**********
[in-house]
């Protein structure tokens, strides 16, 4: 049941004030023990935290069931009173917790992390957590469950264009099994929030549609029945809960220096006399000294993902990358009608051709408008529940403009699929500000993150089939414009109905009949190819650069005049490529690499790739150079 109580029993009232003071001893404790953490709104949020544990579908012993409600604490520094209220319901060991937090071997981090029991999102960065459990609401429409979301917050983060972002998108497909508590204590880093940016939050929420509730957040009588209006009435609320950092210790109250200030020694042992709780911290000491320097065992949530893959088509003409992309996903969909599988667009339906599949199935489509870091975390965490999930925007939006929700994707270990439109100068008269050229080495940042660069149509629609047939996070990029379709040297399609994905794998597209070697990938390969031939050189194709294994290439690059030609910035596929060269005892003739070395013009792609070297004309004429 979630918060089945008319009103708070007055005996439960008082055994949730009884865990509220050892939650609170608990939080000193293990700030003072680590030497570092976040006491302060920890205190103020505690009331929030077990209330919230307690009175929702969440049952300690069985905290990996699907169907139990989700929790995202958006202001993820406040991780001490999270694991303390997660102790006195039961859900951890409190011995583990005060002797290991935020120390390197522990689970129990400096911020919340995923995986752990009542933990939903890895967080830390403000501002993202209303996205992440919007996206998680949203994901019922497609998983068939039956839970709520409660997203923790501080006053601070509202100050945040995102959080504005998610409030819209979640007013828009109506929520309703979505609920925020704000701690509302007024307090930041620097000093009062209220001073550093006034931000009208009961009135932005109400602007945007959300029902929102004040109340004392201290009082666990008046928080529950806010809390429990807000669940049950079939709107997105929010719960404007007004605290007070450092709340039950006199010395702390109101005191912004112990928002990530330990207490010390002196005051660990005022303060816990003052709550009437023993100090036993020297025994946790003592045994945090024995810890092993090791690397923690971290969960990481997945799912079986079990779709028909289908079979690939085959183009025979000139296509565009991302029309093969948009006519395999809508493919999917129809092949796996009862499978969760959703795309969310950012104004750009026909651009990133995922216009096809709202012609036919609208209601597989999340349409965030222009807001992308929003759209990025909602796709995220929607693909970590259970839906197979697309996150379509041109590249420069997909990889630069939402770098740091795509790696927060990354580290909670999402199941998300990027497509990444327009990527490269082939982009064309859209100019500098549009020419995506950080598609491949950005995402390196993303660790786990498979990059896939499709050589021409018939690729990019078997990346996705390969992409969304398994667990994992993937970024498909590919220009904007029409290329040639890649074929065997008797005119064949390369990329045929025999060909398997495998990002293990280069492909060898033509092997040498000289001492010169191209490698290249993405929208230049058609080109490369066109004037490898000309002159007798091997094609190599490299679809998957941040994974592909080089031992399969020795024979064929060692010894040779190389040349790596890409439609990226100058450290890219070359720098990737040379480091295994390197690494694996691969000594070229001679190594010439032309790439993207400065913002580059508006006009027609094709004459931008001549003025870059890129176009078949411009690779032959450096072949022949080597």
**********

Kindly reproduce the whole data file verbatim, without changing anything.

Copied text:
[in-house]
């Protein structure tokens, strides 16, 4: 049941004030023990935290069931009173917790992390957590469950264009099994929030549609029945809960220096006399000294993902990358009608051709408008529940403009699929500000993150089939414009109905009949190819650069005049490529690499790739150079 109580029993009232003071001893404790953490709104949020544990579908012993409600604490520094209220319901060991937090071997981090029991999102960065459990609401429409979301917050983060972002998108497909508590204590880093940016939050929420509730957040009588209006009435609320950092210790109250200030020694042992709780911290000491320097065992949530893959088509003409992309996903969909599988667009339906599949199935489509870091975390965490999930925007939006929700994707270990439109100068008269050229080495940042660069149509629609047939996070990029379709040297399609994905794998597209070697990938390969031939050189194709294994290439690059030609910035596929060269005892003739070395013009792609070297004309004429 979630918060089945008319009103708070007055005996439960008082055994949730009884865990509220050892939650609170608990939080000193293990700030003072680590030497570092976040006491302060920890205190103020505690009331929030077990209330919230307690009175929702969440049952300690069985905290990996699907169907139990989700929790995202958006202001993820406040991780001490999270694991303390997660102790006195039961859900951890409190011995583990005060002797290991935020120390390197522990689970129990400096911020919340995923995986752990009542933990939903890895967080830390403000501002993202209303996205992440919007996206998680949203994901019922497609998983068939039956839970709520409660997203923790501080006053601070509202100050945040995102959080504005998610409030819209979640007013828009109506929520309703979505609920925020704000701690509302007024307090930041620097000093009062209220001073550093006034931000009208009961009135932005109400602007945007959300029902929102004040109340004392201290009082666990008046928080529950806010809390429990807000669940049950079939709107997105929010719960404007007004605290007070450092709340039950006199010395702390109101005191912004112990928002990530330990207490010390002196005051660990005022303060816990003052709550009437023993100090036993020297025994946790003592045994945090024995810890092993090791690397923690971290969960990481997945799912079986079990779709028909289908079979690939085959183009025979000139296509565009991302029309093969948009006519395999809508493919999917129809092949796996009862499978969760959703795309969310950012104004750009026909651009990133995922216009096809709202012609036919609208209601597989999340349409965030222009807001992308929003759209990025909602796709995220929607693909970590259970839906197979697309996150379509041109590249420069997909990889630069939402770098740091795509790696927060990354580290909670999402199941998300990027497509990444327009990527490269082939982009064309859209100019500098549009020419995506950080598609491949950005995402390196993303660790786990498979990059896939499709050589021409018939690729990019078997990346996705390969992409969304398994667990994992993937970024498909590919220009904007029409290329040639890649074929065997008797005119064949390369990329045929025999060909398997495998990002293990280069492909060898033509092997040498000289001492010169191209490698290249993405929208230049058609080109490369066109004037490898000309002159007798091997094609190599490299679809998957941040994974592909080089031992399969020795024979064929060692010894040779190389040349790596890409439609990226100058450290890219070359720098990737040379480091295994390197690494694996691969000594070229001679190594010439032309790439993207400065913002580059508006006009027609094709004459931008001549003025870059890129176009078949411009690779032959450096072949022949080597």